The thyroid gland is specifically vulnerable to invasion by LC due to its proximity to the cricothyroid membrane which represents a weak barrier between the primary tumor and the gland [17,18,19]. Prelaryngeal lymph nodes which overlie the cricothyroid membrane can harbor metastatic tumor foci and hence represents an additional risk of the invasion of the thyroid gland by LC [3]. The thyroid gland is located in the lymphatic drainage pathway of the larynx which adds to the risk of lymphatic invasion of the gland by malignant laryngeal tumors. For these reasons, it has been routinely practiced performing HT or TT together with TL for the management of LC [1,2,3,4,5].

Despite being oncologically sound, HT or TT comes at costs of transient or permanent hypocalcemia and/or permanent hypothyroidism [8, 16]. The incidence of such complications is variable according to different reports [19, 20]. Arslanoglu and his colleagues reported that laryngeal tumors with thyroid cartilage invasion, anterior commissure extension, and subglottic extension were indicative of thyroid gland invasion and required thyroidectomy [19]. Mourad et al. concluded that laryngeal carcinoma with thyroid cartilage involvement and subglottic extension, particularly through the posterior and lateral cricothyroid space have been considered risk factors for likely thyroid gland involvement [20].

The risk of developing such morbidities is particularly higher with salvage surgery, reoperative neck surgery, associated thyroid gland pathology, and devascularization of the preserved contralateral thyroid lobe during TL [9, 10].

Several other reports in the literature described risk factors that are associated with higher incidence of thyroid gland invasion [6, 14, 21].

Leon et al. reported a fifty-two percent of patients treated with total laryngectomy developed either clinical or subclinical hypothyroidism. The triad of HT, TL, and radiotherapy was a risk factor for the development of hypothyroidism [21]. In their report, Ho et al. indicated that for patients who were treated with TL and irradiation for laryngeal carcinoma, 19.9% of patients developed hypothyroidism at 3 years, 38.6% at 6 years, and at 10-year follow-up, 93.3% of them had hypothyroidism [6]. Sinard and his team found that up to 20% of patients treated for advanced-stage head and neck cancer with surgery and radiotherapy will develop hypothyroidism. It is estimated that 60% of those who received total laryngectomy, thyroid lobectomy, and radiotherapy will develop hypothyroidism [14]. As per our report, it was found that the primary tumor pathological stage of T4a, subglottic involvement by the tumor, and poorly differentiated carcinoma were all associated with a significantly higher risk of thyroid gland invasion by LC.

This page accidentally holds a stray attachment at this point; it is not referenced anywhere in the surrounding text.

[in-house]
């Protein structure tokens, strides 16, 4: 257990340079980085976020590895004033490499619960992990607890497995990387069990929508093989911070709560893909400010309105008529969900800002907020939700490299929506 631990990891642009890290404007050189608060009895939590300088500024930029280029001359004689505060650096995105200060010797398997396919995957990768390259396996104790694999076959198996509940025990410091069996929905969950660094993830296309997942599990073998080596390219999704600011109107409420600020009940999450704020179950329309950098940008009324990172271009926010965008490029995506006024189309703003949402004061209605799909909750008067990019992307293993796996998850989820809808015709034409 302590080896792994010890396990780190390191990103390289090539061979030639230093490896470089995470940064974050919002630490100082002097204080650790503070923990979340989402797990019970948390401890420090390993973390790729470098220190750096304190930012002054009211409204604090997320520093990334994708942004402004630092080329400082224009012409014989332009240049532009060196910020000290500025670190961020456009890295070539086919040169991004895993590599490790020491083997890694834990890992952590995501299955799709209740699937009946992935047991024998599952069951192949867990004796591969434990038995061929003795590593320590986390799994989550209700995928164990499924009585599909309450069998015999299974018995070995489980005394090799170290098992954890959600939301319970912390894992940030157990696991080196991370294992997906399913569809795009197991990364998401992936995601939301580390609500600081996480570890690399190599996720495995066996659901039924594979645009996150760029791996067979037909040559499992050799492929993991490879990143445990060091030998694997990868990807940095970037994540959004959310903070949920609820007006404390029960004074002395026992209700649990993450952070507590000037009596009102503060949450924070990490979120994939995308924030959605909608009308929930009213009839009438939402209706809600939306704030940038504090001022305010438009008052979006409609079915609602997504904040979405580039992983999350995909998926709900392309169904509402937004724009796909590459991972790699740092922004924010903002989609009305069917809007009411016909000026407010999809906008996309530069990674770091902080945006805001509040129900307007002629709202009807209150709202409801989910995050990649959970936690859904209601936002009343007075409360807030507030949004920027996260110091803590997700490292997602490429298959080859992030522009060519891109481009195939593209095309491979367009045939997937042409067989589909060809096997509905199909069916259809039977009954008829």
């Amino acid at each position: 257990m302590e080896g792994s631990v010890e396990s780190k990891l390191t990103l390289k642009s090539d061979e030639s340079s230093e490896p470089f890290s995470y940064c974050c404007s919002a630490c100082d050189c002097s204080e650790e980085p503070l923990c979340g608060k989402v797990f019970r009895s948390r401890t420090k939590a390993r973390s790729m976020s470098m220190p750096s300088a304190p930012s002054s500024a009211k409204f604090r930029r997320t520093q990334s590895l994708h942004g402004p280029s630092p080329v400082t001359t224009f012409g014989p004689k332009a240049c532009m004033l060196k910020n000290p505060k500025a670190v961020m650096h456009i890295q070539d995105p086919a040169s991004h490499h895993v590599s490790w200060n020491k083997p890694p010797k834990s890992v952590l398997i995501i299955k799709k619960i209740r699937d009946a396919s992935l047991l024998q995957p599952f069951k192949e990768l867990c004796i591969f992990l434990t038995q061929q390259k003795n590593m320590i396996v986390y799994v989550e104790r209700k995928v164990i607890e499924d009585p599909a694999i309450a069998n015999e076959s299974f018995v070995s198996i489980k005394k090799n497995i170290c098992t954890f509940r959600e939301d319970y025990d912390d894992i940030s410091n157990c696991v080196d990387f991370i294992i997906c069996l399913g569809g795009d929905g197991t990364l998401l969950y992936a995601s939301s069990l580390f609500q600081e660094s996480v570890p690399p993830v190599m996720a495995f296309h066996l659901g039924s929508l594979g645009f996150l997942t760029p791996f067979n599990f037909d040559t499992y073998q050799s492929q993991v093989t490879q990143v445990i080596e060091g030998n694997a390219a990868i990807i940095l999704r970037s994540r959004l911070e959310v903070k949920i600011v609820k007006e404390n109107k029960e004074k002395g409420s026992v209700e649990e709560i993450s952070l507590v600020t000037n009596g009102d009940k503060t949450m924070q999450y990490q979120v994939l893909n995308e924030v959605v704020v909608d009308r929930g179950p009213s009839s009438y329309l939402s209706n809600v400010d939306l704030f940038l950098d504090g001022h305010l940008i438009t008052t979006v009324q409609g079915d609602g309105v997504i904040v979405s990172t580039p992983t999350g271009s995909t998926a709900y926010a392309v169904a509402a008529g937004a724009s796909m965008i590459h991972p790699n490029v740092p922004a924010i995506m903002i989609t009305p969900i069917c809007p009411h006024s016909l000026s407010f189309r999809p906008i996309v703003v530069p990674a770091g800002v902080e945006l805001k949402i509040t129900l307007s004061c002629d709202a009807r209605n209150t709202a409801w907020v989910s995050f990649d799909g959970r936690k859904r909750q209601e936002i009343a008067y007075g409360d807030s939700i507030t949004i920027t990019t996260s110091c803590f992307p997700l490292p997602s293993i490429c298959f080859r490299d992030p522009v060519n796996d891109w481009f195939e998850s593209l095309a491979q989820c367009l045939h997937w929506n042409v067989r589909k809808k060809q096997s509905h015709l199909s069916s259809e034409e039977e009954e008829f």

Hypothyroidism represents a common postoperative morbidity that can be easily missed after HT with the false sense of security of having a preserved contralateral lobe [9, 11, 22]. After TT, the problem is inevitable. Managing this disease carries the financial burden of the need for frequent monitoring of the TSH blood levels and the lifelong need for thyroid hormone replacement [13, 23, 24]. More problematic after TT is the management of temporary or permanent hypocalcemia. Patients manifest with clinically bothering frequent symptoms of tingling, numbness, and painful cramps. Treatment requires multiple pills and doses throughout the day which is always inconvenient to both patients and surgeons. Each effort should be exercised to prevent the development of such complications [3, 8, 16].